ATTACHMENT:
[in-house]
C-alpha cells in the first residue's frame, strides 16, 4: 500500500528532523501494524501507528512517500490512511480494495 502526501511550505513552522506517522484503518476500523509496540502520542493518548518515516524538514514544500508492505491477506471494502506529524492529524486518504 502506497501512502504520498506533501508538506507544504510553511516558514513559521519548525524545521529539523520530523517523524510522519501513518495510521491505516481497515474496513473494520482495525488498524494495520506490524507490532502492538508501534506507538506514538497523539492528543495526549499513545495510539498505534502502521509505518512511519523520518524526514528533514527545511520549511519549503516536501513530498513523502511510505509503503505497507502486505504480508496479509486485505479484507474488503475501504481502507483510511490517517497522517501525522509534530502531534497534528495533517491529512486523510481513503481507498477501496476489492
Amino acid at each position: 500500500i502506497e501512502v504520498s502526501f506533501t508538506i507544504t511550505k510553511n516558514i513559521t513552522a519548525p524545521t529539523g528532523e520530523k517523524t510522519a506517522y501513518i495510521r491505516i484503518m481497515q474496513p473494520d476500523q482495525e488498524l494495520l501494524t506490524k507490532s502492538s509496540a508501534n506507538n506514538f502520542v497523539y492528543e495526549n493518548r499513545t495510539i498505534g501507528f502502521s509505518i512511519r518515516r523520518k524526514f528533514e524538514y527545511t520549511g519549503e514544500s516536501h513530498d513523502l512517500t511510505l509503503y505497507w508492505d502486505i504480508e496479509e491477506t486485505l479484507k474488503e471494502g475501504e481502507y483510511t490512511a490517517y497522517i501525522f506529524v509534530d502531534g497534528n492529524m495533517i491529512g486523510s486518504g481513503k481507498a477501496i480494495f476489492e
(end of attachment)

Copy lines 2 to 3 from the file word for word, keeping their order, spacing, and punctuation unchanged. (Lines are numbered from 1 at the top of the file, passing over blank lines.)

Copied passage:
C-alpha cells in the first residue's frame, strides 16, 4: 500500500528532523501494524501507528512517500490512511480494495 502526501511550505513552522506517522484503518476500523509496540502520542493518548518515516524538514514544500508492505491477506471494502506529524492529524486518504 502506497501512502504520498506533501508538506507544504510553511516558514513559521519548525524545521529539523520530523517523524510522519501513518495510521491505516481497515474496513473494520482495525488498524494495520506490524507490532502492538508501534506507538506514538497523539492528543495526549499513545495510539498505534502502521509505518512511519523520518524526514528533514527545511520549511519549503516536501513530498513523502511510505509503503505497507502486505504480508496479509486485505479484507474488503475501504481502507483510511490517517497522517501525522509534530502531534497534528495533517491529512486523510481513503481507498477501496476489492
Amino acid at each position: 500500500i502506497e501512502v504520498s502526501f506533501t508538506i507544504t511550505k510553511n516558514i513559521t513552522a519548525p524545521t529539523g528532523e520530523k517523524t510522519a506517522y501513518i495510521r491505516i484503518m481497515q474496513p473494520d476500523q482495525e488498524l494495520l501494524t506490524k507490532s502492538s509496540a508501534n506507538n506514538f502520542v497523539y492528543e495526549n493518548r499513545t495510539i498505534g501507528f502502521s509505518i512511519r518515516r523520518k524526514f528533514e524538514y527545511t520549511g519549503e514544500s516536501h513530498d513523502l512517500t511510505l509503503y505497507w508492505d502486505i504480508e496479509e491477506t486485505l479484507k474488503e471494502g475501504e481502507y483510511t490512511a490517517y497522517i501525522f506529524v509534530d502531534g497534528n492529524m495533517i491529512g486523510s486518504g481513503k481507498a477501496i480494495f476489492e